I'm sure a lot of us have come across color shifts in our photography, and they can be extremely frustrating.  This instructable is going to quickly go over why the shifts are there in the first place and then how to fix it in post. 

This method can be a little complicated, so take your time and try to practice, it will probably take a few tries to get it down.

You will need:
  • Photoshop (or similar editing program)

**NOTE: All photographs used in this tutorial were shot and retouched by myself

Step 1: Why Does My Photo Have a Color Shift?

First of all, before we get into correcting color shifts, we have to understand them.  Most cameras these days have an automatic white balance setting to control this issue, but everyonce in a while it can be inaccurate.

Color shifts are caused by different color temperatures in light, we call these "Kelvin temperatures."  Daylight has a Kelvin temperature of 5000, and is the most neutral you can get your photo to look. 

Have you ever photographed something in your house under a typical house bulb and the whole photo turned out orange or yellow?  That's because typical household lights have a Kelvin temperature of about 3000, which can look yellow, but because the human brain is so sophistocated, it corrects this to daylight temperature for us.  Tungsten and flourescent light bulbs can also have a similar effect, where we don't see the shift, but our cameras do.

Tungsten bulbs tend to have a magenta shift to them, while fourescent bulbs can turn a photograph green.  Yuck! 
Make a video please.
I have this problem all the time with my Instructables pictures!! If I don't get the perfect shot, everything gets washed yellow. <br>This would be awesome as a GIMP tutorial though.. so that I can do it ; )
Try Colors-&gt; Auto -&gt; Color correction. Or Colors -&gt; Color Balance -&gt; slide the different sliders until you get what you want. I duplicated the sample picture correction by sliding the magenta to green a bit.
Awesome. Thanks for the help!! : )
There are also a lot of Gimp tutorials all over the web, and youtube videos.
I wish I could help you with that. :/ I'm very unfamiliar with GIMP. In fact, I had never heard of it until I joined this site.
Awesome instructible, thanks for sharing. I've often wondered how this black art worked. I have a question: Is it possible to derive a color photograph from a black and white one without &quot;painting&quot; pixels directly (colorizing)? It seems to me that color shifted photos look almost black and white so the steps ought to be similar. I have some pictures taken in the first half of the last century and would dearly like to see them in color without actually &quot;colorizing&quot; them. Is there software that can do this?
Unfortunately, no there isn't. :( If you were trying to turn a black and white photograph into a colored one without painting the individual colors in, the end result would be very monotone. instead of having, say the flower in the photograph be red, the whole image would be red.
Needs about &quot;plus 5&quot; red. One on the right has a cyan cast to it.
On my screen it looks a bit greenish. That's the problem, there was a time when we nailed the colour to a print on paper and the colour balance is different as AnubisAndIsis says below.<br> Now we mostly look at pictures via LCD screens and the colours differ from monitor to monitor.<br> Here in the lab we calibrate our monitors with an i1 from Gretag MacBeth and keep libraries of ICC profiles. I also use special software to colour correct and for KathyTackettPhoto's test image I get quite a different result. BUT....despite the science I would actually warm the colours a little in the final &quot;perfect&quot; result.<br> Photography is still an art, the photographer knows what sort of effect they want to get. Even if exact realism is required the photographer was there and knows what is real. Ultimately they produce the result they want to depict in the display technology they have at hand.<br> It is always a good idea to calibrate your monitor and keep the ICC profile backed up.<br>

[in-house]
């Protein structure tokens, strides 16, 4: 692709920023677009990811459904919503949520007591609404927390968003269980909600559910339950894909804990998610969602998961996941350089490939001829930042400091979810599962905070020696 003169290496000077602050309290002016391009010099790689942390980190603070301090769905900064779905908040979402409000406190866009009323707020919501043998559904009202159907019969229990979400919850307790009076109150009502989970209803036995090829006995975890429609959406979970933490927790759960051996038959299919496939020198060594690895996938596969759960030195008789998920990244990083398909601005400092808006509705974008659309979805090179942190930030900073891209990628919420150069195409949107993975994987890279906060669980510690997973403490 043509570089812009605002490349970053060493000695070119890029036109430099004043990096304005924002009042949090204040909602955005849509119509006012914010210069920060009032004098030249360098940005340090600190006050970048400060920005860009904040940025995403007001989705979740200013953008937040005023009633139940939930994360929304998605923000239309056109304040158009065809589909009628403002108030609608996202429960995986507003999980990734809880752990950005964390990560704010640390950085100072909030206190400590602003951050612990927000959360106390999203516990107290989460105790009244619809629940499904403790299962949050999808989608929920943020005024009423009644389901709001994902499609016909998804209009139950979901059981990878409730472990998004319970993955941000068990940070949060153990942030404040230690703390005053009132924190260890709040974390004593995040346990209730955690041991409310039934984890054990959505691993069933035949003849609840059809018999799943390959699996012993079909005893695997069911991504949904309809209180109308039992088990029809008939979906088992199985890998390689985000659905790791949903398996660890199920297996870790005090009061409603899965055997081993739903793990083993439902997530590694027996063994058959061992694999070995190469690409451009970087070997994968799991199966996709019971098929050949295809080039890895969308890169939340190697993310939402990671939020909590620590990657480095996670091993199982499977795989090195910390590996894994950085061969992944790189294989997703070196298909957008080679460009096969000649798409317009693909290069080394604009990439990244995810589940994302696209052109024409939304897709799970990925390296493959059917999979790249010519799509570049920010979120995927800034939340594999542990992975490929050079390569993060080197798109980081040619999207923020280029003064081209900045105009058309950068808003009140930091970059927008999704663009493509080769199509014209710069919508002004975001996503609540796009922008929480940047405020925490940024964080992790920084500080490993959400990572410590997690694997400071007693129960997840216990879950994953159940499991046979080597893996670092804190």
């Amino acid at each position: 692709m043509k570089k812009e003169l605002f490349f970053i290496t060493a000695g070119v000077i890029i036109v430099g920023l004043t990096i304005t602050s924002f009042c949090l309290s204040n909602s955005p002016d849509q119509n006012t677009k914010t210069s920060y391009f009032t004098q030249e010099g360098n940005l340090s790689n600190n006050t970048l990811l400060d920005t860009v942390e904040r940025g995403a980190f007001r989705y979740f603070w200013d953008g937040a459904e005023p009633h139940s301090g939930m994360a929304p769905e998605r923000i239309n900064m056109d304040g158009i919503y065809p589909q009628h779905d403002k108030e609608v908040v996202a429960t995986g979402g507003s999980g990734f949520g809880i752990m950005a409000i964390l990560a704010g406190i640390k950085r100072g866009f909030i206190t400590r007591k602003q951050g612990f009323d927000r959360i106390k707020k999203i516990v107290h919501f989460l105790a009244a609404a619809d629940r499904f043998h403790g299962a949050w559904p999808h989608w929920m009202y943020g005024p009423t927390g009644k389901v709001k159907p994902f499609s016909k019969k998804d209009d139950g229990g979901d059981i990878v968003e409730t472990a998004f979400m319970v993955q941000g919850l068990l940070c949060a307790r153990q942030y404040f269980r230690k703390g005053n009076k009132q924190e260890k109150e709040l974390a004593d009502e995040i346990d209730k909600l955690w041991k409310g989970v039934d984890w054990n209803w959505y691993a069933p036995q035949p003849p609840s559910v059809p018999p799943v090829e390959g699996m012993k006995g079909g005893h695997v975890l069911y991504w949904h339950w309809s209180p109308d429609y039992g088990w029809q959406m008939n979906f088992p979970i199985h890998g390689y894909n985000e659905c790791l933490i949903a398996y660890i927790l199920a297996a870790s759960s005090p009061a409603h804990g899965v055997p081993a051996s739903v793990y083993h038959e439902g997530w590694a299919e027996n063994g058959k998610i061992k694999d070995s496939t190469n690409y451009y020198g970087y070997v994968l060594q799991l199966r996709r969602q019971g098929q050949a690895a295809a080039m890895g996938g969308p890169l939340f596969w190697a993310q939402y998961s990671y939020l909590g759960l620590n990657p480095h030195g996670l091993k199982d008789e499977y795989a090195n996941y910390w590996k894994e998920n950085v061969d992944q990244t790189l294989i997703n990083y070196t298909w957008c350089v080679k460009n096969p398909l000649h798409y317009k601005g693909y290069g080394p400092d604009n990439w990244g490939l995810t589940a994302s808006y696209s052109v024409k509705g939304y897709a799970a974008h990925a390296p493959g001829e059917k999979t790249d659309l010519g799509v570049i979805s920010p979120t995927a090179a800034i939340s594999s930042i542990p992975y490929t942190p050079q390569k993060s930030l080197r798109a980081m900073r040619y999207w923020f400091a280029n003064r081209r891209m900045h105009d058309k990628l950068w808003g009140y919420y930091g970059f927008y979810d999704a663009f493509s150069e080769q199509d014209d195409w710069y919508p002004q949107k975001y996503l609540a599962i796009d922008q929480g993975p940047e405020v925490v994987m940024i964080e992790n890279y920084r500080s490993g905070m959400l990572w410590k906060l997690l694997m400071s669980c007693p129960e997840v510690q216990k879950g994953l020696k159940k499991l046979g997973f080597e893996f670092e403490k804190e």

Sorry about the duplicated image - some bug in the upload would not let me delete the copy.
I love that door! Looks like one I saw when I was in Switzerland! Thanks for bringing it back to my memory!
It's the front door of my friend's house! It's 400 years old!
A better approach is to check your endpoints first, then move curves only if there is a need to adjust tones. Changes in curves of any kind affect tones, which affects contrast, which you can see in your end result - although you've balanced the color, there is a loss in contrast in many of your three-quarter and quarter-tones. For offset printing, to avoid posterizing at the last printable dot, set the white points to around 1% MYK 2-3%C, and blacks from 80-90% CMY and 95% K, depending on your gray replacement and/or under color removal model. The C shift is required due to the natural inclination to perceive &quot;bluish&quot; as balanced, perfectly balanced numbers look reddish and muddy (and works better due to color contamination as a result of the limitations of printing pigments.) <br> <br>You can then locate the 50% tonal areas and just note the balance - after adjusting the endpoints it should be fairly balanced. If not, use the hue/saturation tools to MOVE the colors, not bend the tonal curves. <br> <br>The above is for optimum offset printing specs, you'd handle it similarly with RGB.

About This Instructable




Bio: Want/need to learn photography from a professional? That's what I'm here for. However, I'm bad at this, "talking about me," stuff ... More »
More by KathyTackettPhoto:Alternative Photography - Printing Photos on Objects Beginning Photoshop - Adding NATURAL Contrast and Color to Eyes Creating Successful Photographs - Fashion 
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